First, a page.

- Cancer Information
- Supporting someone with cancer
- Caring for someone with cancer
- Your role as a carer
- Practical support
Carers often provide practical care. This can include preparing meals, doing household chores and providing transport. If the person you care for has difficulty moving around because of the cancer or treatment side effects, you may have to make some changes to the home.
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Treatment can weaken the body’s immune system, so it is important to follow good hygiene and food safety practices. Wash your hands with soap and water before preparing food, and take special care when handling raw meat, fish and chicken.
You may notice the person you care for is experiencing changes in appetite or difficulties chewing and swallowing. They may feel nauseated (with or without vomiting), or they may have mouth or throat sores that make it painful to eat. Cancer treatment can also change the taste and smell of food.
At times, the person may not be able to eat even their favourite foods. While you may want them to eat well during treatment, focusing on their appetite can increase their anxiety, so gentle encouragement is best. Talk to the treatment team if you’re worried about weight loss.
Nausea and poor appetite can last for several months after treatment ends. A dietitian, doctor or nurse can provide advice on a suitable eating plan and medicines that can help manage side effects such as nausea or sores in the mouth.
Family and friends often offer to help by preparing meals. Let them know what types of food to prepare, and why hygiene and food safety are especially important at this time. Use online tools such as Meal Train and the CanDo app to help coordinate meal giving.
Managing the home environment
If the person you are caring for becomes unwell or frail during treatment, you may need to make some changes to their home to make it safer for them to do everyday activities such as self care and to prevent falls.
This may include small adjustments such as moving furniture to make access easier, removing loose rugs and other tripping hazards, putting handrails on the stairs or in the bathroom, or putting a chair in the shower.
Talk to the occupational therapist or physiotherapist on the treatment team about aids or equipment you can buy or rent. For example:
- bed or chairs
- commodes, bedpans and urinals
- bathing equipment
- mobility equipment such as four-wheeled walkers, pick-up frames or walking sticks
- cart with wheels to carry things.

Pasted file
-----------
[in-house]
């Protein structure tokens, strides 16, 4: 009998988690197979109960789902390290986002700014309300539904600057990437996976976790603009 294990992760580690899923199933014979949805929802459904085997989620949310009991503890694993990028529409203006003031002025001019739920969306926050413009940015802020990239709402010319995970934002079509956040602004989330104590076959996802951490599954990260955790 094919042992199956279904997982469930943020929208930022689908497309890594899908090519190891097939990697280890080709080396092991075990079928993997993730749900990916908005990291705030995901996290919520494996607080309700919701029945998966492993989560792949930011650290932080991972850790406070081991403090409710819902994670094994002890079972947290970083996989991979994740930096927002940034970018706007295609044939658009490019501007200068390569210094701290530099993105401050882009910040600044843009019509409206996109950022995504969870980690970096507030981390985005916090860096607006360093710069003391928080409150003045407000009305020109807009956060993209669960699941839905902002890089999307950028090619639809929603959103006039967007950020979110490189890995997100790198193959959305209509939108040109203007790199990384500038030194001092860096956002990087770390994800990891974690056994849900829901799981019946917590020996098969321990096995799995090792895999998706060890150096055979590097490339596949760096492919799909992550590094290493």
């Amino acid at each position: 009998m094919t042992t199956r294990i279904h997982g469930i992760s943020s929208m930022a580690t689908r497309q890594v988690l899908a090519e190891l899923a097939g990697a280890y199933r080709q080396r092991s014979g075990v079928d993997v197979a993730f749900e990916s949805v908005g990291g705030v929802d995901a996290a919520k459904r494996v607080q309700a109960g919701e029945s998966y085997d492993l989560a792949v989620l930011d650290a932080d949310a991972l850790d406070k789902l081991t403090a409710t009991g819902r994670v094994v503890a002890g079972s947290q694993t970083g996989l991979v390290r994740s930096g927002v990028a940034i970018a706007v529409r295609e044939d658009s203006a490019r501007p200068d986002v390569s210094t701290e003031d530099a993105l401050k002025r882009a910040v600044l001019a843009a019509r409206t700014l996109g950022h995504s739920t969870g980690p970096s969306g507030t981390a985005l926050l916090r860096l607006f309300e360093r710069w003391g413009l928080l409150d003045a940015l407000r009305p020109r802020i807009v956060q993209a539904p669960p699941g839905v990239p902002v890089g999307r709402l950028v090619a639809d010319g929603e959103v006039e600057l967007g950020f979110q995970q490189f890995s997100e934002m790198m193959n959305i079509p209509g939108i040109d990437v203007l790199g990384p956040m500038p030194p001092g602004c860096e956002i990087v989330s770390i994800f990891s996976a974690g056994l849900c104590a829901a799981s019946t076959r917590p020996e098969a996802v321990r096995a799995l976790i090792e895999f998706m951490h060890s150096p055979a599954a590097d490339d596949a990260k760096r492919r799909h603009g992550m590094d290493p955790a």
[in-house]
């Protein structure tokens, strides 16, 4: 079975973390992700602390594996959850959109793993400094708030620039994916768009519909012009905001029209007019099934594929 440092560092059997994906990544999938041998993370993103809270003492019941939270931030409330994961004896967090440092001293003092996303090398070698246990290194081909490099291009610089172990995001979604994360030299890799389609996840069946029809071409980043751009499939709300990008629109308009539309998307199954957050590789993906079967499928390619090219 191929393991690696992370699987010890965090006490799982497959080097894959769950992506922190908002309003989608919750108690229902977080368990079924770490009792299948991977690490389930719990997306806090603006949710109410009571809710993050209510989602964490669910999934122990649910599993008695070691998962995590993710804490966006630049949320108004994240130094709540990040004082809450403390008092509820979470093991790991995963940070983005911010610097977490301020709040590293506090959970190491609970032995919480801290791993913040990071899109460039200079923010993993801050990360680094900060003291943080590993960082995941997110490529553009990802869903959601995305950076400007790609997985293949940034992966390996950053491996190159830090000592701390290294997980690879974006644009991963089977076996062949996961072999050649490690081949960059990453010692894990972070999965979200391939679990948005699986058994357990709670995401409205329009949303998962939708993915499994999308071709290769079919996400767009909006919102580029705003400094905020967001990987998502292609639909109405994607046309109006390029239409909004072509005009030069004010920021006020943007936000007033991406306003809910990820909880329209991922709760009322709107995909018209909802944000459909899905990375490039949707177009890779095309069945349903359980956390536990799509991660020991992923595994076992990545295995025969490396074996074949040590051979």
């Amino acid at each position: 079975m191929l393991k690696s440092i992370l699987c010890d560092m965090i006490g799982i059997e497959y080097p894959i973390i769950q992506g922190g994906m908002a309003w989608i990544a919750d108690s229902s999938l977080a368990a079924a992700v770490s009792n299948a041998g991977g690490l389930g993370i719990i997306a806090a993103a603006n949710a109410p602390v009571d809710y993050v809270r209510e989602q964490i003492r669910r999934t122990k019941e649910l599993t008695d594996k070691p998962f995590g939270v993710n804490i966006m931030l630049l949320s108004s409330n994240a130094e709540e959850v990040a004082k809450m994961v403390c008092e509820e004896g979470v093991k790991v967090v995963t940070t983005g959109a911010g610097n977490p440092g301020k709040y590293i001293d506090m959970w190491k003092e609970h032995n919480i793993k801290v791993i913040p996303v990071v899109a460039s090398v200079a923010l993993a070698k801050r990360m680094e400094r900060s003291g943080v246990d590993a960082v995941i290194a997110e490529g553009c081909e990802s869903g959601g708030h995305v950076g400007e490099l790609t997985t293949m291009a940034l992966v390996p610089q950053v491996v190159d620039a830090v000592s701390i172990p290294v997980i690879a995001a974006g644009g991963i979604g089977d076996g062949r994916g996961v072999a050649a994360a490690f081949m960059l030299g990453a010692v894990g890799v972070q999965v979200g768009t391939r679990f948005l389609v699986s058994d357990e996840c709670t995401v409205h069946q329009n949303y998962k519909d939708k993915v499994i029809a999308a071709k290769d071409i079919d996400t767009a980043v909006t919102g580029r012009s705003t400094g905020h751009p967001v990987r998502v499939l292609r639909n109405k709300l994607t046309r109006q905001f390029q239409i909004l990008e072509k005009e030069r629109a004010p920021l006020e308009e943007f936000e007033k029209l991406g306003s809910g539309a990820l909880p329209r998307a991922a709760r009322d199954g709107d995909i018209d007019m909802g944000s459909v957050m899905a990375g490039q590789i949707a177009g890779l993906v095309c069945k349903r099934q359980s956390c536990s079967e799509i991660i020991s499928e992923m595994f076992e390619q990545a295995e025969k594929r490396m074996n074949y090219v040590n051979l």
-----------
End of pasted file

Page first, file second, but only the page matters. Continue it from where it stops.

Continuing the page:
If you need to lift the person you’re caring for, or help them get into or out of bed or a chair, ask a physiotherapist to show you how to do so safely. They can suggest equipment you can use to make lifting easier.
You can ask family and friends for help with housework or arrange help through community services. This will free up time for you to spend on caring or other responsibilities. Talk to the social worker on the treatment team or get in touch with Cancer Council 13 11 20 to find out how to access this support.
Providing personal care
A person may need help with bathing, toileting and dressing at various times during and after the course of treatment. There are aids or equipment available to make bathing and going to the toilet easier.
If treatment means the person has trouble with incontinence (accidental loss of urine or faeces), talk to a continence nurse or physiotherapist for exercises to strengthen pelvic floor muscles or about protective bed covers and pads. You can also call the National Continence Helpline on 1800 33 00 66.
Some carers feel uncomfortable providing personal care themselves, particularly for their parents or adult children. Or the person with cancer may prefer that a professional assists with daily personal tasks. To find out how to arrange visits from care workers to help with these tasks, talk to the social worker on your treatment team or call Cancer Council 13 11 20.
Podcast: Cancer Affects the Carer Too
Dr Laura Kirsten, Principal Clinical Psychologist, Nepean Cancer Care Centre, NSW; Mary Bairstow, Senior Social Worker, Cancer Centre, Fiona Stanley Hospital, WA; Anne Booms, Nurse Practitioner – Supportive and Palliative Care, Icon Cancer Centre Midland, WA; Dr Erica Cameron-Taylor, Staff Specialist, Department of Palliative Care, Mercy Hospice, Calvary Mater Newcastle, NSW; Tracey Gardner, Senior Psychologist, Cancer Counselling Service, Cancer Council Queensland; Louise Good, Cancer Nurse Consultant, WA; Verity Jausnik, Senior Policy Officer, Carers Australia; David Larkin, Cancer Supportive Care Manager, Canberra Region Cancer Centre, Canberra Hospital and Health Service, ACT; Kate Martin, Consumer; John McMath, Consumer; Simone Noelker, Physiotherapist and Wellness Centre Coordinator, Ballarat Regional Integrated Cancer Centre, VIC; Tara Redemski, Senior Physiotherapist – Cancer Care, Gold Coast University Hospital, QLD; Dean Rowe, Consumer; Chris Sibthorpe, 13 11 20 Consultant, Cancer Council Queensland.
View the Cancer Council NSW editorial policy.